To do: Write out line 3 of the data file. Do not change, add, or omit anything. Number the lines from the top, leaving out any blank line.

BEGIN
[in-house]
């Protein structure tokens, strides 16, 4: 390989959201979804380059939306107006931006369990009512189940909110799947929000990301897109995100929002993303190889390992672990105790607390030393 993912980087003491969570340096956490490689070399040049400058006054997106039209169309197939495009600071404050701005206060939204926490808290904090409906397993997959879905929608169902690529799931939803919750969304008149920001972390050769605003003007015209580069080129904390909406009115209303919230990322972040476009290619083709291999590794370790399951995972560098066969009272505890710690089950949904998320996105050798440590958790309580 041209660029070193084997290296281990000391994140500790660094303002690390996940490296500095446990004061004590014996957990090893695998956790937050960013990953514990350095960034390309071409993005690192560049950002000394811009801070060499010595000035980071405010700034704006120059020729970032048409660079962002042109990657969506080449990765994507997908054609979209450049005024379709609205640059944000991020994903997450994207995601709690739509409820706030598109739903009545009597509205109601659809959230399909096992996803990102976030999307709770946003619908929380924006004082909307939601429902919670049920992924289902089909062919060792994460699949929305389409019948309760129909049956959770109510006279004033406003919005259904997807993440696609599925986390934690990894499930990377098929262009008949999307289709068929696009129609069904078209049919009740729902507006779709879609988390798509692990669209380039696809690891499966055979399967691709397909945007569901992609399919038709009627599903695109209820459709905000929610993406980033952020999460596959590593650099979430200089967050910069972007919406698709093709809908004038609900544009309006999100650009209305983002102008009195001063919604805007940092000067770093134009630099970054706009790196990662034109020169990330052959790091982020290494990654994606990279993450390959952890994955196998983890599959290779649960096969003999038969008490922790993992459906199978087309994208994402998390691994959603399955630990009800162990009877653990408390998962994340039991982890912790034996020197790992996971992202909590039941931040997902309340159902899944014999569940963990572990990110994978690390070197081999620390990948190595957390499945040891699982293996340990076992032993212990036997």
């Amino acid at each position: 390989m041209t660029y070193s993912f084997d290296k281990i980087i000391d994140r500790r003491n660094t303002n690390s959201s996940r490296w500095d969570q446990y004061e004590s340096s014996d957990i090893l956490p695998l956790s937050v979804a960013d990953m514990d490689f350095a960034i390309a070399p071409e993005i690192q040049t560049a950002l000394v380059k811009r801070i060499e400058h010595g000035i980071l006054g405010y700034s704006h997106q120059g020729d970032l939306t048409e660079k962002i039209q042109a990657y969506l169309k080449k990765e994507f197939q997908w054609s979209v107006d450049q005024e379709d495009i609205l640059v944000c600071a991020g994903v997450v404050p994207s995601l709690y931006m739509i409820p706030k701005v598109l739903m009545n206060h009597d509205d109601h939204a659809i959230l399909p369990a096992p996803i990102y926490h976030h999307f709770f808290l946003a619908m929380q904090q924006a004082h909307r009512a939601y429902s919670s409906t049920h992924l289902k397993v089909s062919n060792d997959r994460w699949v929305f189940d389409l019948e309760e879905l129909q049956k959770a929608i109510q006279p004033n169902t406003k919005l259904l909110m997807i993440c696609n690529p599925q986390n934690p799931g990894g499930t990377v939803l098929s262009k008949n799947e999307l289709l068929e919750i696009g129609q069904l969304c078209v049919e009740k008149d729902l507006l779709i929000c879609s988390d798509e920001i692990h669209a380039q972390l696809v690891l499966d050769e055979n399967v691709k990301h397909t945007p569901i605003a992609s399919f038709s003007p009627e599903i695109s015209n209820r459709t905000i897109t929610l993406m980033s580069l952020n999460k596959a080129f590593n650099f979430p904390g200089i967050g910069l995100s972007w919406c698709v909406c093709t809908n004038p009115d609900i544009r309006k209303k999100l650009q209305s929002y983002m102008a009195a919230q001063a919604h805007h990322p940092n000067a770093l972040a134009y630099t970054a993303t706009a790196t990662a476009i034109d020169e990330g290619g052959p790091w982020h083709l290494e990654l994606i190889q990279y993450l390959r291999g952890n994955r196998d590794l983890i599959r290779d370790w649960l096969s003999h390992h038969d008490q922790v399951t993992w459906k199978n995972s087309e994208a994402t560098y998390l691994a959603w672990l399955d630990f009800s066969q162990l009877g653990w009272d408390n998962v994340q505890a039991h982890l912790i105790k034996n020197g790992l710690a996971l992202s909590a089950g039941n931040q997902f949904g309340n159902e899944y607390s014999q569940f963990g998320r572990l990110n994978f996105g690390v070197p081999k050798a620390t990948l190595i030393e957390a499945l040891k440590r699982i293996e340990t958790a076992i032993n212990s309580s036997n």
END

């Amino acid at each position: 390989m041209t660029y070193s993912f084997d290296k281990i980087i000391d994140r500790r003491n660094t303002n690390s959201s996940r490296w500095d969570q446990y004061e004590s340096s014996d957990i090893l956490p695998l956790s937050v979804a960013d990953m514990d490689f350095a960034i390309a070399p071409e993005i690192q040049t560049a950002l000394v380059k811009r801070i060499e400058h010595g000035i980071l006054g405010y700034s704006h997106q120059g020729d970032l939306t048409e660079k962002i039209q042109a990657y969506l169309k080449k990765e994507f197939q997908w054609s979209v107006d450049q005024e379709d495009i609205l640059v944000c600071a991020g994903v997450v404050p994207s995601l709690y931006m739509i409820p706030k701005v598109l739903m009545n206060h009597d509205d109601h939204a659809i959230l399909p369990a096992p996803i990102y926490h976030h999307f709770f808290l946003a619908m929380q904090q924006a004082h909307r009512a939601y429902s919670s409906t049920h992924l289902k397993v089909s062919n060792d997959r994460w699949v929305f189940d389409l019948e309760e879905l129909q049956k959770a929608i109510q006279p004033n169902t406003k919005l259904l909110m997807i993440c696609n690529p599925q986390n934690p799931g990894g499930t990377v939803l098929s262009k008949n799947e999307l289709l068929e919750i696009g129609q069904l969304c078209v049919e009740k008149d729902l507006l779709i929000c879609s988390d798509e920001i692990h669209a380039q972390l696809v690891l499966d050769e055979n399967v691709k990301h397909t945007p569901i605003a992609s399919f038709s003007p009627e599903i695109s015209n209820r459709t905000i897109t929610l993406m980033s580069l952020n999460k596959a080129f590593n650099f979430p904390g200089i967050g910069l995100s972007w919406c698709v909406c093709t809908n004038p009115d609900i544009r309006k209303k999100l650009q209305s929002y983002m102008a009195a919230q001063a919604h805007h990322p940092n000067a770093l972040a134009y630099t970054a993303t706009a790196t990662a476009i034109d020169e990330g290619g052959p790091w982020h083709l290494e990654l994606i190889q990279y993450l390959r291999g952890n994955r196998d590794l983890i599959r290779d370790w649960l096969s003999h390992h038969d008490q922790v399951t993992w459906k199978n995972s087309e994208a994402t560098y998390l691994a959603w672990l399955d630990f009800s066969q162990l009877g653990w009272d408390n998962v994340q505890a039991h982890l912790i105790k034996n020197g790992l710690a996971l992202s909590a089950g039941n931040q997902f949904g309340n159902e899944y607390s014999q569940f963990g998320r572990l990110n994978f996105g690390v070197p081999k050798a620390t990948l190595i030393e957390a499945l040891k440590r699982i293996e340990t958790a076992i032993n212990s309580s036997n």